Society must tackle the challenges presented by ageing in every generation – not leave them until old age.
This is the key conclusion of a major new Evidence Review Report entitled Transforming the Future of Ageing, published today (27 June) by SAPEA (Science Advice for Policy by European Academies) and led by the Federation of European Academies of Medicine.
Two of the three vice chairs of the report are Trinity researchers – Professor Rose Anne Kenny and Professor Richard Reilly.
The report is destined for the desks of the new European Commissioners expected to take office later in 2019. It reviews the best evidence on what public policies might help EU countries to achieve inclusive, fair and sustainable health and social care in the future.
The authors, leading scientists nominated by academies across Europe, conclude that the ageing process needs to be transformed – and that the best way to improve life outcomes in old age is to anticipate and tackle them in youth and middle age.
In Europe and around the world, people are living longer than ever before. This is one of the greatest achievements of the past century, and it presents enormous opportunities both for us as individuals: new and fulfilling careers, new insights and perspectives, and an improved quality of life.
But it also brings challenges for societies and the European Union as a whole. We must adjust to what is projected to be an ageing and shrinking workforce, and find financially viable ways to deliver high-quality healthcare for all.
Professor Kenny states that “Society must engage with solutions early in life. The evidence from the Irish research source – Tilda – and other European data sets is clear. When it comes to predicting how people age, genetic factors are relatively minor compared to basic education, lifestyle and behaviours such as a healthy diet and physical activity. Policies to promote these from early childhood, and even in unborn children, contribute directly to a healthy ageing process across people’s whole lives.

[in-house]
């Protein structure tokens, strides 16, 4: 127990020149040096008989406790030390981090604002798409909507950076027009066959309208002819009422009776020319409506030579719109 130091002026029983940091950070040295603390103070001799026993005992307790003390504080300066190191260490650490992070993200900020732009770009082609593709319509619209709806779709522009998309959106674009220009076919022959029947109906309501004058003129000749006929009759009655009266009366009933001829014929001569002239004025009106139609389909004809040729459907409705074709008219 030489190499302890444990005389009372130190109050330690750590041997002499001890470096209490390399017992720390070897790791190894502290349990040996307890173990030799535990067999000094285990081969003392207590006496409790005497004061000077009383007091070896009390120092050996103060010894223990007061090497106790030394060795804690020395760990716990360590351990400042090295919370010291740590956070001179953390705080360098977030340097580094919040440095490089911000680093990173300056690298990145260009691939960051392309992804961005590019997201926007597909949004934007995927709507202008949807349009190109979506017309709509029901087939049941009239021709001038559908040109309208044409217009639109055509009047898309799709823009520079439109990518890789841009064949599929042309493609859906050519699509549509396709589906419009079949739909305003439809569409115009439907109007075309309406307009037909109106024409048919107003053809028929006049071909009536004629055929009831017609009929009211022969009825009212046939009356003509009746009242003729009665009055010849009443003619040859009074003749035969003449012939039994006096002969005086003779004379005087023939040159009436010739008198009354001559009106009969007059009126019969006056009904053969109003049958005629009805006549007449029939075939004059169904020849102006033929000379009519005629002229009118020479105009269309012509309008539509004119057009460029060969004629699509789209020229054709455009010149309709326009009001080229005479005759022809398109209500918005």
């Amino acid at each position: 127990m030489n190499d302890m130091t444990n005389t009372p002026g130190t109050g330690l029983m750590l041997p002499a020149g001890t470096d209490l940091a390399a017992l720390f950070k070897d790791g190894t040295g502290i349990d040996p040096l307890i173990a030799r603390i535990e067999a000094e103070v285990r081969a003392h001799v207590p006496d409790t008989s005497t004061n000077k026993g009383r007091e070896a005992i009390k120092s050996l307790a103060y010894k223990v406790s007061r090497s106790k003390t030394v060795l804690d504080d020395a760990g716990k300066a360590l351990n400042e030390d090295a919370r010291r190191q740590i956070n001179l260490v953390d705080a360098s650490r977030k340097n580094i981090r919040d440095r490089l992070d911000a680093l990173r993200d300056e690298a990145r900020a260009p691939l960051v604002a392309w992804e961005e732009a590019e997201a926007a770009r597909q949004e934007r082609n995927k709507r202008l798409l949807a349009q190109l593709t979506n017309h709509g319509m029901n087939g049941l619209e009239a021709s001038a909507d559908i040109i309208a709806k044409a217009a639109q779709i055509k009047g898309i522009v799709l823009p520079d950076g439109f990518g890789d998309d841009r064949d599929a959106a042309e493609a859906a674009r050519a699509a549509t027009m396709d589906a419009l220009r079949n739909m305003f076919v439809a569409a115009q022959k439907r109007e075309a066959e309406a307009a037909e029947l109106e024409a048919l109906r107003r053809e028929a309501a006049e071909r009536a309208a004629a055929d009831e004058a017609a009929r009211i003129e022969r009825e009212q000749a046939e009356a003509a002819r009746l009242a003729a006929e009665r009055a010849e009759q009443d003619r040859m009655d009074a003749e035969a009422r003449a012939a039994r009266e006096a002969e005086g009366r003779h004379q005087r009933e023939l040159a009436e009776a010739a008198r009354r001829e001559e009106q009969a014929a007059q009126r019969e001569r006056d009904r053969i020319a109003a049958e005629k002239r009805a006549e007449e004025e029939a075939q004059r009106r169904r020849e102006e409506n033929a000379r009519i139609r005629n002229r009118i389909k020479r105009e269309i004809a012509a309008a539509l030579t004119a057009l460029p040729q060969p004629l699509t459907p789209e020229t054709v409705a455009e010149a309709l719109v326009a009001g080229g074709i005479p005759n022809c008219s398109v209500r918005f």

Furthermore, solutions and alternative health care models to avoid or minimize hospitalization of older adults are feasible and benefit individuals and systems. The report details this evidence and policy recommendations.
Education improvements at a young age are vital not only to improve individual health, but also to equip our future workforce with the skills it needs to support an ageing population in a rapidly changing society.
Among the report’s other headline conclusions are:
- Ageing in the future will take place in a very different context from the past and will be profoundly affected by phenomena such as climate change, air pollution and antibiotic resistance, as well as ongoing social changes. Policies will only be successful if they are able to accommodate these changes.
- Age-friendly communities enable older people to feel secure and to go about their daily life comfortably. Architects, urban planners, experts in mobility and ergonomics, social care experts and geriatricians must cooperate to make age-friendly communities the norm.
- Technology, including wearable and assistive devices and the advent of AI, is already changing the experience of ageing, and could transform it if barriers of acceptance and practicality can be overcome.
The SAPEA report informs the forthcoming Scientific Opinion from the European Commission’s Group of Chief Scientific Advisors, which will be delivered directly to European Commissioners to inform future policy-making.